The important role of vitamins in sustaining marine life: a new study identifies complex vitamin cycling between marine phytoplankton
Research shines a new light on how nature’s most complex metabolite, vitamin B12, is cycled in microbial communities.
In aquatic habitats, microalgae live in the sunlit ‘photic zone’, alongside other photosynthetic microbes such as the cyanobacteria. Known collectively as the phytoplankton, these microbes form the foundations of aquatic food chains. Understanding what governs the growth of these important microbes is therefore crucial to understanding how marine ecosystems function.
Just like humans, many algae require vitamins in order to grow. An example of this is vitamin B12, which over half of all algal species require. Only bacteria and archaea possess the genes necessary to synthesise this complex molecule from scratch. Since algae cannot make their own supply of this vitamin, a key question is where do they get their B12?
Cyanobacteria are extremely abundant in aquatic ecosystems, and these bacteria appear to have the genes necessary to produce B12. Could cyanobacteria be important B12 producers for algae? Katherine Helliwell, Johan Kudahl and Alison Smith, together with colleagues at the Universities of Warwick and Kent, have shown the story is not so simple. The new study, published this week in Current Biology, demonstrates that cyanobacteria actually produce a form of the vitamin called pseudocobalamin (Fig. 1), and that pseudocobalamin is not bioavailable to microalgae. This suggests the two major phytoplankton classes use different chemical currencies of B12, implicating competition between these photosynthetic microbes for the vitamin. However, in an interesting twist, certain algae appear to be able to ‘remodel’ pseudocobalamin to a functional form with precursor molecule, DMB. This species-specific attribute implicates algal remodellers as important components of the B12 cycle.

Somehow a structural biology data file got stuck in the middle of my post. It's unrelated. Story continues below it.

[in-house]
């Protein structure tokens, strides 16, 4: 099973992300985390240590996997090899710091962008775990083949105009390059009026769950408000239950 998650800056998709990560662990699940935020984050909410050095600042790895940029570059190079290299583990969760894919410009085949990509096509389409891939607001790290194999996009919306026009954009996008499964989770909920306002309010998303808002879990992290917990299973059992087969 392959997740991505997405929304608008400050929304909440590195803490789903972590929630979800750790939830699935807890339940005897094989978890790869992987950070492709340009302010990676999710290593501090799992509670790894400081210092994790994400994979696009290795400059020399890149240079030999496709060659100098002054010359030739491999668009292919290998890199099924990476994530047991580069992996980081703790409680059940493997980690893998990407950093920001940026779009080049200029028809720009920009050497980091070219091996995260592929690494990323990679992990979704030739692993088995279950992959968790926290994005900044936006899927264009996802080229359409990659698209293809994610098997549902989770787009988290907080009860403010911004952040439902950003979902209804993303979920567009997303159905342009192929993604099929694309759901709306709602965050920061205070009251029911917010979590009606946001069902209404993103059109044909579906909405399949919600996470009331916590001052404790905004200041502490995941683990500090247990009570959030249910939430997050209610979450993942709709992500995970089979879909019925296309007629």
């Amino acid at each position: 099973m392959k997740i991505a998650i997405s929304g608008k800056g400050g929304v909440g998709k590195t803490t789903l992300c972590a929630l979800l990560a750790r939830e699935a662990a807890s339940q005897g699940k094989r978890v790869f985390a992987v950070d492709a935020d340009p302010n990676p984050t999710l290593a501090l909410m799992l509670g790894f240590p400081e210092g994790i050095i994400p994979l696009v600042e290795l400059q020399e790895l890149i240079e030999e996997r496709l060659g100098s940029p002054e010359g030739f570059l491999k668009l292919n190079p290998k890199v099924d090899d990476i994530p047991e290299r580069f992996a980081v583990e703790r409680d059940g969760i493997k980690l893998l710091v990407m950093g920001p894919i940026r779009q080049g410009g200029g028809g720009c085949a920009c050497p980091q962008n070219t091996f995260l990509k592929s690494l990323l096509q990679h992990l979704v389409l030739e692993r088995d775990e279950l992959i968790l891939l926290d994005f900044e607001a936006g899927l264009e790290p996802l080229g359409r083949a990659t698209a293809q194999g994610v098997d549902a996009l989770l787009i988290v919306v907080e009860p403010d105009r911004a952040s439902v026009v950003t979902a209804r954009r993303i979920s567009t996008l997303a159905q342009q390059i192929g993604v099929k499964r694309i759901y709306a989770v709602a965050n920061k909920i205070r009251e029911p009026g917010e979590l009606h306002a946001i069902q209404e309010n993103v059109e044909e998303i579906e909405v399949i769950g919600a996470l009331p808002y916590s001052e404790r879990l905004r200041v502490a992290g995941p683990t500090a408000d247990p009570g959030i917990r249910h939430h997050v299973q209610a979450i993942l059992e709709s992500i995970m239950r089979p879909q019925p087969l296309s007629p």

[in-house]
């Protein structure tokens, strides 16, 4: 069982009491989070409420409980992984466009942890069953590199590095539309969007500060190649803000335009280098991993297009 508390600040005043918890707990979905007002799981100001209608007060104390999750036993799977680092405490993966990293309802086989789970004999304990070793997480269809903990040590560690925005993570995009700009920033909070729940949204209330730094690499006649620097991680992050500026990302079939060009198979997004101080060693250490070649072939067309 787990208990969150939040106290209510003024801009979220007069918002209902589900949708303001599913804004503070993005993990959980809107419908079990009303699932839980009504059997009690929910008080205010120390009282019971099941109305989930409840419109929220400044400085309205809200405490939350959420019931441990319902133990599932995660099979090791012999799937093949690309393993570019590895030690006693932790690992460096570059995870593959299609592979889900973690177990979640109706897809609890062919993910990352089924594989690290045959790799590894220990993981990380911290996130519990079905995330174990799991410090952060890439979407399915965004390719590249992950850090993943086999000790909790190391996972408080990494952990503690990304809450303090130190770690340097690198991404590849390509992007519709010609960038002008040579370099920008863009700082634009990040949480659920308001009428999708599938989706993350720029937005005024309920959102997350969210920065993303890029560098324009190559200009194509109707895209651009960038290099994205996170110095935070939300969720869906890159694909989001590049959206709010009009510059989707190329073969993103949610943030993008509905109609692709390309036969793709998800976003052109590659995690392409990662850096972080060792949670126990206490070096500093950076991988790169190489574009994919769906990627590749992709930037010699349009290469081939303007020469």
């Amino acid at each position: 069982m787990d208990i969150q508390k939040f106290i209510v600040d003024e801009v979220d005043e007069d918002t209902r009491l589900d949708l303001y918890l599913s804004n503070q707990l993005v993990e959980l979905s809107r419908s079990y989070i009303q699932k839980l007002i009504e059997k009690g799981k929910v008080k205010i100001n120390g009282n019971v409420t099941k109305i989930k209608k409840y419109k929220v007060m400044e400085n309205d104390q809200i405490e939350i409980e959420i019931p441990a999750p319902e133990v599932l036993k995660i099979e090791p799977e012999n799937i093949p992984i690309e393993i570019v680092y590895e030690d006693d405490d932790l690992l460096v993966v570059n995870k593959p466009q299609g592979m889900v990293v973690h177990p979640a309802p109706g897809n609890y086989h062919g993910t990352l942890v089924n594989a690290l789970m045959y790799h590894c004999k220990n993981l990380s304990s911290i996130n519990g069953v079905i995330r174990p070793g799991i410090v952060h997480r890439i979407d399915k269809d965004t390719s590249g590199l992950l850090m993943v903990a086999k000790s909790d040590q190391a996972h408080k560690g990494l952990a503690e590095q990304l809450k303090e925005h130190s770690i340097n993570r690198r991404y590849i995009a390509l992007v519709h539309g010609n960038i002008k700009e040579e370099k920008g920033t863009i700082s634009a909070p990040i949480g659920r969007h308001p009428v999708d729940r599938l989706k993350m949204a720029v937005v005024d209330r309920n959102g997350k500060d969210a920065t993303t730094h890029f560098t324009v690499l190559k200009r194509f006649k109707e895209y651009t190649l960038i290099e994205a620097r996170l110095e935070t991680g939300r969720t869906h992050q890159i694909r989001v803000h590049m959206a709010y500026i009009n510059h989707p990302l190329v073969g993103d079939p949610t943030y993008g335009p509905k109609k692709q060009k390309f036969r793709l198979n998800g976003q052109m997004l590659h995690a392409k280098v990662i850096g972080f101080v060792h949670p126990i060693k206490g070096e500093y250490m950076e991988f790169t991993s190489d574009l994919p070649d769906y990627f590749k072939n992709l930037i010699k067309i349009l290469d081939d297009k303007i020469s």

Together this work provides new insight of how B12 is cycled in microbial communities, challenging the conventional and oversimplified assumption of a linear flux of vitamin B12 from producers to consumers. Instead, a much more complex network of B12 production, uptake and cycling is likely to take place, implicating both competition and cooperation between marine microbes.
- Helliwell KE, Lawrence AD, Holzer A, Kudahl UJ, Sasso S, Kräutler B, Scanlan DJ, Warren MJ, Smith AG. (2016) Cyanobacteria and Eukaryotic Algae Use Different Chemical Variants of Vitamin B12. Current Biology. http://dx.doi.org/10.1016/j.cub.2016.02.041